Major changes are due to take place for large and medium sized private sector employers who engage workers outside of the normal payroll.
Those particularly affected will be those who use workers who are provided via a labour or employment agency, or through their own Limited Companies.
Although the rules will apply from April 2021, having been delayed from April 2020, employers should start planning now to understand which of their workers will be affected by the changes and how their processes will need to change for new workers after April.
What is the background?
In a significant change to the rules, legislation relating to the engagement of workers by medium and large sized private sector employers is due to change in April 2021.
From that date, employers affected by the changes will have a number of new obligations including:
- Assessing the employment status of those workers and issuing a Status Determination Statement (SDS);
- Adding some of those workers to their payroll where they are “deemed employees”; and
- Operating an appeals process for those workers who disagree with their employment status.
What is the issue?
Employers will need to understand whether they are large enough to be caught by the new rules, and then decide which workers need to have employment status assessments carried out on them. Failure to either carry out the status assessment and issuing the SDS, or determining an employment status incorrectly, will lead to additional tax and NIC liabilities for the employer.
What do employers need to consider?
Employers will need to consider the following:
- Whether they are currently classed as either medium or large in April 2021 and whether they will need to operate the new rules immediately;
- Assuming they are caught by the rules, employers will need to identify all workers they currently engage outside of normal payroll procedures, including those provided by a labour or employment agency;
- Employers will need to determine the employment status of those workers engaged by the business who are paid outside of normal payroll processes, using accepted status “tests”;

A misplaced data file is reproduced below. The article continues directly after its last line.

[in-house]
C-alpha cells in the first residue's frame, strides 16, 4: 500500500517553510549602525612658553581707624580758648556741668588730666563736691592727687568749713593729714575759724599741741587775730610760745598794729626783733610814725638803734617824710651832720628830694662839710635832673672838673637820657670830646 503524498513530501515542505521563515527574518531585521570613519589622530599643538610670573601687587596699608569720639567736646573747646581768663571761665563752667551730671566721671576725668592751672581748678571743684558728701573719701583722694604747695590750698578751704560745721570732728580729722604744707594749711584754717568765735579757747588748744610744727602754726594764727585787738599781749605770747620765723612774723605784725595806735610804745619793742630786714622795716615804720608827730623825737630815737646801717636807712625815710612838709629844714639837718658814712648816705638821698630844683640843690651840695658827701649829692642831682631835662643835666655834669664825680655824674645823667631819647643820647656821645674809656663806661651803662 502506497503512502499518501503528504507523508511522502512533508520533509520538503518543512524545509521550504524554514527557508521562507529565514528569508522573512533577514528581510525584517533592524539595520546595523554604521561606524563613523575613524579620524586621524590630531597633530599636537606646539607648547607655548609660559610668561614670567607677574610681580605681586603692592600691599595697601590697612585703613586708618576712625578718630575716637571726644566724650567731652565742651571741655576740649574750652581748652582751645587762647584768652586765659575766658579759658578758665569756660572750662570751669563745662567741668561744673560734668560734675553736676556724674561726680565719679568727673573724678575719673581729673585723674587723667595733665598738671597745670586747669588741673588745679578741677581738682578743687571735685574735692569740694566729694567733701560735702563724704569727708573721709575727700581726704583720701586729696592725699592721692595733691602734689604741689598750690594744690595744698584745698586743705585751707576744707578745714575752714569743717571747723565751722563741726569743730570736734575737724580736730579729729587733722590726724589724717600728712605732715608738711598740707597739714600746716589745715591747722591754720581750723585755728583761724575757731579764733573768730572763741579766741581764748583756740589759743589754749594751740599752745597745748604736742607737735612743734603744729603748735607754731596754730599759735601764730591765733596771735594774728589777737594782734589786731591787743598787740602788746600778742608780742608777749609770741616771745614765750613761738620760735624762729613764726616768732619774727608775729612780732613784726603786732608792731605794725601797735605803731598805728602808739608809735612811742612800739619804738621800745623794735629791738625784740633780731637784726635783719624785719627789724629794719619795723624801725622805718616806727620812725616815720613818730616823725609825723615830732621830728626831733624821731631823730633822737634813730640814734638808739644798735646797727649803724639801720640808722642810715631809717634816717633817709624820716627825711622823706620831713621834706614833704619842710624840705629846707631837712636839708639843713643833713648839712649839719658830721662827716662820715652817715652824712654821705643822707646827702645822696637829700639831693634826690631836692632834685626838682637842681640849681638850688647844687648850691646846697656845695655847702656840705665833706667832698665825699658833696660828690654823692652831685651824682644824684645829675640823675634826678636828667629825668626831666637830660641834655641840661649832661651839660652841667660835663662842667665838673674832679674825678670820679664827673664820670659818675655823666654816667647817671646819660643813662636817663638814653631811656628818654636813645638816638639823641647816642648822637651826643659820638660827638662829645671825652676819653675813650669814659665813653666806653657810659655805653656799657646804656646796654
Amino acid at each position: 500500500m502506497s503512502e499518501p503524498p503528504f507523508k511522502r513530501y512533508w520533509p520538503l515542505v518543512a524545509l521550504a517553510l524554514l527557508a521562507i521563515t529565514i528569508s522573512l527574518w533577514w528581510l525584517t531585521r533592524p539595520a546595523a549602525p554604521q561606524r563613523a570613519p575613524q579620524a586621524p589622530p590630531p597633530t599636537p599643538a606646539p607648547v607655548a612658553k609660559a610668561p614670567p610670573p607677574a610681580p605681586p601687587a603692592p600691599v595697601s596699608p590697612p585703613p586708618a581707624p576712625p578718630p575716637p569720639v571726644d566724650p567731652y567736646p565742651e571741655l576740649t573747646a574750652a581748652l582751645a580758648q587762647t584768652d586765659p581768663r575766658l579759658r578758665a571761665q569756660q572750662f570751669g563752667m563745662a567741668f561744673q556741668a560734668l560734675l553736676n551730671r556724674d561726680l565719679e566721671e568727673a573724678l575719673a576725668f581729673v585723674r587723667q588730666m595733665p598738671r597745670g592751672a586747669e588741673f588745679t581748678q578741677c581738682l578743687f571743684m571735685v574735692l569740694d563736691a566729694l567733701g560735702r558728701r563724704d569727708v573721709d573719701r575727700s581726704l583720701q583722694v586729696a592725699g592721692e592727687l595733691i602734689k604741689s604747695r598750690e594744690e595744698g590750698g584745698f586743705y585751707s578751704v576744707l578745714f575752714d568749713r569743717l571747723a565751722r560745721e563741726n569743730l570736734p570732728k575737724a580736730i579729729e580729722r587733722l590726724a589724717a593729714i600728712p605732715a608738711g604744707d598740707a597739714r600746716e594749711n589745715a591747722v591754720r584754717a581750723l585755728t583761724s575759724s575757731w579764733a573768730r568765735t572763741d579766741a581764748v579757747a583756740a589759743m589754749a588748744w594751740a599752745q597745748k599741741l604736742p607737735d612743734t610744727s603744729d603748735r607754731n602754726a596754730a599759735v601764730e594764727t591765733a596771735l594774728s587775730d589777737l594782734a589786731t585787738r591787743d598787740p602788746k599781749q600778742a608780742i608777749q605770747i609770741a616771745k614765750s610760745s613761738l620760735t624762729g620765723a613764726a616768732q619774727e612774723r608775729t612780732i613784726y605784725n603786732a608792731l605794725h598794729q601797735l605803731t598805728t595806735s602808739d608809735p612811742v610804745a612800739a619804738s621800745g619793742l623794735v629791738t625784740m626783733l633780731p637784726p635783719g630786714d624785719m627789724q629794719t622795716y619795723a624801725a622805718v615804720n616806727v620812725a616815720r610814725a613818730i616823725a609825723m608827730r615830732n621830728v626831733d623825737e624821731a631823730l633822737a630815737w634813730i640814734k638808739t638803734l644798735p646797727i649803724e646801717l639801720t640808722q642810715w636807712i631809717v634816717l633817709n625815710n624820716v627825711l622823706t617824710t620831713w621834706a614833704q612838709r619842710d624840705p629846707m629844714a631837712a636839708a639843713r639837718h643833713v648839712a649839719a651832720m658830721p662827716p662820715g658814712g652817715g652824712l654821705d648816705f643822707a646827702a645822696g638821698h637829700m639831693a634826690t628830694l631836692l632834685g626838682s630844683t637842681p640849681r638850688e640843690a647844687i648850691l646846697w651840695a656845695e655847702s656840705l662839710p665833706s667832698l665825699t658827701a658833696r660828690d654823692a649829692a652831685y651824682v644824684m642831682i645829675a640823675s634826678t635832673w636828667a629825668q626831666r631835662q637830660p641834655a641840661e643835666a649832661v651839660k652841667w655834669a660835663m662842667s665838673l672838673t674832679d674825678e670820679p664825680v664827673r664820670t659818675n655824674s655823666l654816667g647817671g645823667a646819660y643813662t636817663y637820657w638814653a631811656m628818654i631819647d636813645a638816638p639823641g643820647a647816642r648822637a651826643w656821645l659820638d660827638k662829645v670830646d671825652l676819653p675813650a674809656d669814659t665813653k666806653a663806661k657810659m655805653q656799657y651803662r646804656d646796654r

- Once employment status has been determined, employers must have a process to communicate the results of that assessment via a Status Determination Statement (SDS) to each party in the labour supply chain;
- Where workers have been assessed as being deemed employees, for tax purposes, the employer must then operate payroll deductions on any payments made to them.
How can UNW Help?
UNW has been helping employers plan for the changes using the following methodology:
- Identification of all off payroll workers and how they are currently engaged;
- Determination of each workers employment status;
- Identification of those most likely to be deemed employees and the reasons for that assessment;
- Advising on communications to workers affected by the rules; and
- Helping to set up processes for employers to comply with the rules after April 2021.
If you would like more information about this, or any other employment tax related matters, please do not hesitate to get in touch with Lee Muter, Employment Taxes Partner, at email@example.com or Paul Tucker, Employment Taxes Senior Manager, at firstname.lastname@example.org.
Failure to either carry out the status assessment and issuing the SDS, or determining an employment status incorrectly, will lead to additional tax and NIC liabilities for the employer.